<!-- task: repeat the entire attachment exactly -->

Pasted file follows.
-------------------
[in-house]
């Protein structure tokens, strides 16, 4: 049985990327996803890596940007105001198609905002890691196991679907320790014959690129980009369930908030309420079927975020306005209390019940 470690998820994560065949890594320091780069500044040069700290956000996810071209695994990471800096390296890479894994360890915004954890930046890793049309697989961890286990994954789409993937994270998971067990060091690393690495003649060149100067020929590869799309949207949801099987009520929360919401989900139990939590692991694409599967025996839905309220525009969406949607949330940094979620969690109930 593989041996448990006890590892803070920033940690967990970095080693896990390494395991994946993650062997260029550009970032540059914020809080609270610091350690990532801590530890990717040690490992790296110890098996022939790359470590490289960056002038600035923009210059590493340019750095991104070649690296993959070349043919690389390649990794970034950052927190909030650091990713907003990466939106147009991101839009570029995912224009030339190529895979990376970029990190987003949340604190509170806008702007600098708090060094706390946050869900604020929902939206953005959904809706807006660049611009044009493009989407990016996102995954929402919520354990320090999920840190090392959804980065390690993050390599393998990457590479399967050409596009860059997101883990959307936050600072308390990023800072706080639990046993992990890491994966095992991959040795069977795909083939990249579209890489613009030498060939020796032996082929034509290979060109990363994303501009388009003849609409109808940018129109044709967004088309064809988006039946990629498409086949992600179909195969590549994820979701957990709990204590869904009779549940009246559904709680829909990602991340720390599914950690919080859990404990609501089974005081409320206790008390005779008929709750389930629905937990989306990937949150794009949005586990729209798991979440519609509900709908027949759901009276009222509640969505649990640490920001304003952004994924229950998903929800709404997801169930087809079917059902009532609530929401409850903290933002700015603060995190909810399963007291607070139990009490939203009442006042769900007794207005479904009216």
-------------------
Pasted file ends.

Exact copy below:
[in-house]
């Protein structure tokens, strides 16, 4: 049985990327996803890596940007105001198609905002890691196991679907320790014959690129980009369930908030309420079927975020306005209390019940 470690998820994560065949890594320091780069500044040069700290956000996810071209695994990471800096390296890479894994360890915004954890930046890793049309697989961890286990994954789409993937994270998971067990060091690393690495003649060149100067020929590869799309949207949801099987009520929360919401989900139990939590692991694409599967025996839905309220525009969406949607949330940094979620969690109930 593989041996448990006890590892803070920033940690967990970095080693896990390494395991994946993650062997260029550009970032540059914020809080609270610091350690990532801590530890990717040690490992790296110890098996022939790359470590490289960056002038600035923009210059590493340019750095991104070649690296993959070349043919690389390649990794970034950052927190909030650091990713907003990466939106147009991101839009570029995912224009030339190529895979990376970029990190987003949340604190509170806008702007600098708090060094706390946050869900604020929902939206953005959904809706807006660049611009044009493009989407990016996102995954929402919520354990320090999920840190090392959804980065390690993050390599393998990457590479399967050409596009860059997101883990959307936050600072308390990023800072706080639990046993992990890491994966095992991959040795069977795909083939990249579209890489613009030498060939020796032996082929034509290979060109990363994303501009388009003849609409109808940018129109044709967004088309064809988006039946990629498409086949992600179909195969590549994820979701957990709990204590869904009779549940009246559904709680829909990602991340720390599914950690919080859990404990609501089974005081409320206790008390005779008929709750389930629905937990989306990937949150794009949005586990729209798991979440519609509900709908027949759901009276009222509640969505649990640490920001304003952004994924229950998903929800709404997801169930087809079917059902009532609530929401409850903290933002700015603060995190909810399963007291607070139990009490939203009442006042769900007794207005479904009216």